In the movie, “ET”, ET’s desperate cries to “call home” is a poignant and unforgettable moment. Despite his obvious delight with his newly found Earthling friends, the need to return to his roots dominates his time on this planet.  This was not a warm and emotional contrivance of movie fiction, it is, instead, the recognition of the pull of “home” that is embedded within all of us.

The history of exploration of our planet also illustrates this need.  Even in those expeditions that failed, such as Robert Scott’s Antarctic Expedition, notes and letters were left that clearly document the pull of home. Additionally, those same historical records show the functional relevance of the returning explorer who brings reports, stories and artifacts that introduce “home folks” to the wonders of their respective expeditions. In all cases, returning explorers are hailed as heroes and regarded so forever. This process enables the link between the real voyager and those inherent exploratory yearnings that live in all of us.

In nationally troubling times, such as many nations are experiencing now any exploratory urge is stifled by anxiety and other distracting emotions. Far reaching expeditions into the unknown seem of low priority; even unwise or selfish.  The public concentration is on “home” in both personal and national contexts. Yet, it is often those very dramatic and challenging expeditions that raise the hopes of the public and help them realize that reaching out in new ways and into new frontiers also creates the promise of a better future. This latter result is achieved through the returning home of those heroic explorers with their reports, stories and artifacts.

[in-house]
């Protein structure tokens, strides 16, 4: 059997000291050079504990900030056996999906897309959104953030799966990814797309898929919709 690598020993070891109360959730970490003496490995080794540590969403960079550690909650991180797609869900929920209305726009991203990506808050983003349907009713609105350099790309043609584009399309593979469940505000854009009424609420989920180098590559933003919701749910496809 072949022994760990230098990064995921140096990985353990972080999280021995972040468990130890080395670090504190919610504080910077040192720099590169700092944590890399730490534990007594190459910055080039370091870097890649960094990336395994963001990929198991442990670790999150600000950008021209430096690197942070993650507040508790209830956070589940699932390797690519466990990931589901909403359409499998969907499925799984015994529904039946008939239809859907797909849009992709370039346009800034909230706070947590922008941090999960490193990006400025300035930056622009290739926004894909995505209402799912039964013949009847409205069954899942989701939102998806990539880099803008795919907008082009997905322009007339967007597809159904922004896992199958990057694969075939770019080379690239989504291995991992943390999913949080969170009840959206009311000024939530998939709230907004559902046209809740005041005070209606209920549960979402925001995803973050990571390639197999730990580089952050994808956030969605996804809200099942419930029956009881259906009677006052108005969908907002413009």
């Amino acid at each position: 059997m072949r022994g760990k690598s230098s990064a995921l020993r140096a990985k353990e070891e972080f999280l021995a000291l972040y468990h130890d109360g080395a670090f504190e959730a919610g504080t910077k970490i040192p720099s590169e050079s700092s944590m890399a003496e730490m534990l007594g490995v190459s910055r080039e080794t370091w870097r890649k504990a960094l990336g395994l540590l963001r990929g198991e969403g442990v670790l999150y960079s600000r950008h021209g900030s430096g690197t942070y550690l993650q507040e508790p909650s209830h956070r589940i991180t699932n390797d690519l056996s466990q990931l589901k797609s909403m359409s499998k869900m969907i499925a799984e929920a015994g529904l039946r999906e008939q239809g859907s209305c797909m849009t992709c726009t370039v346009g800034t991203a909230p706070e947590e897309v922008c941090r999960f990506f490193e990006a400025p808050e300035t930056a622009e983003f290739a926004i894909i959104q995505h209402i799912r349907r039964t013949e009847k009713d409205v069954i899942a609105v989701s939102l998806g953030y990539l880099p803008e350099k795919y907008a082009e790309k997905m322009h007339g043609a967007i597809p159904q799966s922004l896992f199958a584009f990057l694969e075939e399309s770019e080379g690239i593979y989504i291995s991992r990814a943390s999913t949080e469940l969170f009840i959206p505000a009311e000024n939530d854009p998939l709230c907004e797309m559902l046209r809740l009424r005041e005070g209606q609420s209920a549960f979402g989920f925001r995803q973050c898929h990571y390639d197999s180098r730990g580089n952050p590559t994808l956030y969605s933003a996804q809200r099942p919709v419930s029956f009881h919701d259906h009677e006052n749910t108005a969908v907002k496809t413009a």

In a fully dedicated, spacefaring nation this relationship between exploration and public enlightenment and reassurance would be commonplace.  We are not yet there and we will not be until we successfully reach out to the “home folk” with enough detailed presentations that attract their attention and enliven their urge to explore.  NASA and its international partners have successfully done this through the International Space Station project, but it needs expanded public media support to be truly effective. Regardless the vital link between the explorer and home is demonstrated and as such proves the value of this effort. Those of us who “connect”, even briefly, with the ISS crews experience an unforgettable bond.  Our exploration ethic becomes alive and well.

Lastly, it is critical for the space community to realize that the majority of citizens will never leave planet Earth. This could be regarded as a unique insularity, but actually it is not.  It is a strong emotional and biological attachment that is reassuring and protective.  Exploratory urges aside, the thought of leaving our planetary home is never seriously considered; however, the opportunity to intimately share in the expeditions of our space heroes allows us to experience their discoveries while nestled safely here at home. In this sharing we reinforce the bond between the space traveler and us that always sends the message: “please, call home.” At the same time, in our hearts and in our dreams we stand side by side with all our courageous astronauts as they trek across the cosmos.


Image of “ET” from: http://www.solasfilmfestival.com/2008/index.htm

Explore posts in the same categories: Humankind and Exploration


  1. […] This post was mentioned on Twitter by Waddell Robey, Waddell Robey. Waddell Robey said: HOME AND THE EXPLORATION ETHIC: http://wp.me/po5Ku-2U […]

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